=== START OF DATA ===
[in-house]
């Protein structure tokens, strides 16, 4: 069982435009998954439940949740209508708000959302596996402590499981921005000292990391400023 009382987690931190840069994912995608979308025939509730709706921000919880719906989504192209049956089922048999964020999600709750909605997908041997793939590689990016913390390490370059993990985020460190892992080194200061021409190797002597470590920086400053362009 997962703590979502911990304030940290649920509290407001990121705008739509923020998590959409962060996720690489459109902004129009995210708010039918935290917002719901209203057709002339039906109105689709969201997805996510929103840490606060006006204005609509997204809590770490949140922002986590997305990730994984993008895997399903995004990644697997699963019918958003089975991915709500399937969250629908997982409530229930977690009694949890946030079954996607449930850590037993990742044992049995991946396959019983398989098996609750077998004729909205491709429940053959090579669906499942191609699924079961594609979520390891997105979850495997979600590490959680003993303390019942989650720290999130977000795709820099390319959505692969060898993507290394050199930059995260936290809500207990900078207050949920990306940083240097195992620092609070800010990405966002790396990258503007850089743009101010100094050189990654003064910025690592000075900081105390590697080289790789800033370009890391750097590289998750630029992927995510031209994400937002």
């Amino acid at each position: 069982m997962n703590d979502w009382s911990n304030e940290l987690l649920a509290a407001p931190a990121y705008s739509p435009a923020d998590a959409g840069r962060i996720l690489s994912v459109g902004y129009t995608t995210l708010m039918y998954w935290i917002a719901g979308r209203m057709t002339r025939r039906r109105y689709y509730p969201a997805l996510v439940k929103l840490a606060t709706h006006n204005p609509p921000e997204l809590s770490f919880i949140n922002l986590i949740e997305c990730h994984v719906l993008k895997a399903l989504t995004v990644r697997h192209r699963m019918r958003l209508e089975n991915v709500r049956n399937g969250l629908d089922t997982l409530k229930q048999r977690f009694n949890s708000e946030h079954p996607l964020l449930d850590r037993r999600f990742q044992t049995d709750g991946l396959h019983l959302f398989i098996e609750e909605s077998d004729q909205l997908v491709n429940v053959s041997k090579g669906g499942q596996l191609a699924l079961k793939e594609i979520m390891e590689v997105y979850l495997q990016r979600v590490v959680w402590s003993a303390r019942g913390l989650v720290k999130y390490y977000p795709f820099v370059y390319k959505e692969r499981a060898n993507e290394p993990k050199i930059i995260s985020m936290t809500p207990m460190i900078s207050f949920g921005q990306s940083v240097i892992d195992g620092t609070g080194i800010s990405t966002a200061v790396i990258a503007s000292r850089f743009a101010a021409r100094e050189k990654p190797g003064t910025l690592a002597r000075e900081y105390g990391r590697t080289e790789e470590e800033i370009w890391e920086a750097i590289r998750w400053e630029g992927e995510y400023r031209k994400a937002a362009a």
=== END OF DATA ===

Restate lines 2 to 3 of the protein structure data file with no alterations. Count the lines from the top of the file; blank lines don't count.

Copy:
């Protein structure tokens, strides 16, 4: 069982435009998954439940949740209508708000959302596996402590499981921005000292990391400023 009382987690931190840069994912995608979308025939509730709706921000919880719906989504192209049956089922048999964020999600709750909605997908041997793939590689990016913390390490370059993990985020460190892992080194200061021409190797002597470590920086400053362009 997962703590979502911990304030940290649920509290407001990121705008739509923020998590959409962060996720690489459109902004129009995210708010039918935290917002719901209203057709002339039906109105689709969201997805996510929103840490606060006006204005609509997204809590770490949140922002986590997305990730994984993008895997399903995004990644697997699963019918958003089975991915709500399937969250629908997982409530229930977690009694949890946030079954996607449930850590037993990742044992049995991946396959019983398989098996609750077998004729909205491709429940053959090579669906499942191609699924079961594609979520390891997105979850495997979600590490959680003993303390019942989650720290999130977000795709820099390319959505692969060898993507290394050199930059995260936290809500207990900078207050949920990306940083240097195992620092609070800010990405966002790396990258503007850089743009101010100094050189990654003064910025690592000075900081105390590697080289790789800033370009890391750097590289998750630029992927995510031209994400937002």
């Amino acid at each position: 069982m997962n703590d979502w009382s911990n304030e940290l987690l649920a509290a407001p931190a990121y705008s739509p435009a923020d998590a959409g840069r962060i996720l690489s994912v459109g902004y129009t995608t995210l708010m039918y998954w935290i917002a719901g979308r209203m057709t002339r025939r039906r109105y689709y509730p969201a997805l996510v439940k929103l840490a606060t709706h006006n204005p609509p921000e997204l809590s770490f919880i949140n922002l986590i949740e997305c990730h994984v719906l993008k895997a399903l989504t995004v990644r697997h192209r699963m019918r958003l209508e089975n991915v709500r049956n399937g969250l629908d089922t997982l409530k229930q048999r977690f009694n949890s708000e946030h079954p996607l964020l449930d850590r037993r999600f990742q044992t049995d709750g991946l396959h019983l959302f398989i098996e609750e909605s077998d004729q909205l997908v491709n429940v053959s041997k090579g669906g499942q596996l191609a699924l079961k793939e594609i979520m390891e590689v997105y979850l495997q990016r979600v590490v959680w402590s003993a303390r019942g913390l989650v720290k999130y390490y977000p795709f820099v370059y390319k959505e692969r499981a060898n993507e290394p993990k050199i930059i995260s985020m936290t809500p207990m460190i900078s207050f949920g921005q990306s940083v240097i892992d195992g620092t609070g080194i800010s990405t966002a200061v790396i990258a503007s000292r850089f743009a101010a021409r100094e050189k990654p190797g003064t910025l690592a002597r000075e900081y105390g990391r590697t080289e790789e470590e800033i370009w890391e920086a750097i590289r998750w400053e630029g992927e995510y400023r031209k994400a937002a362009a």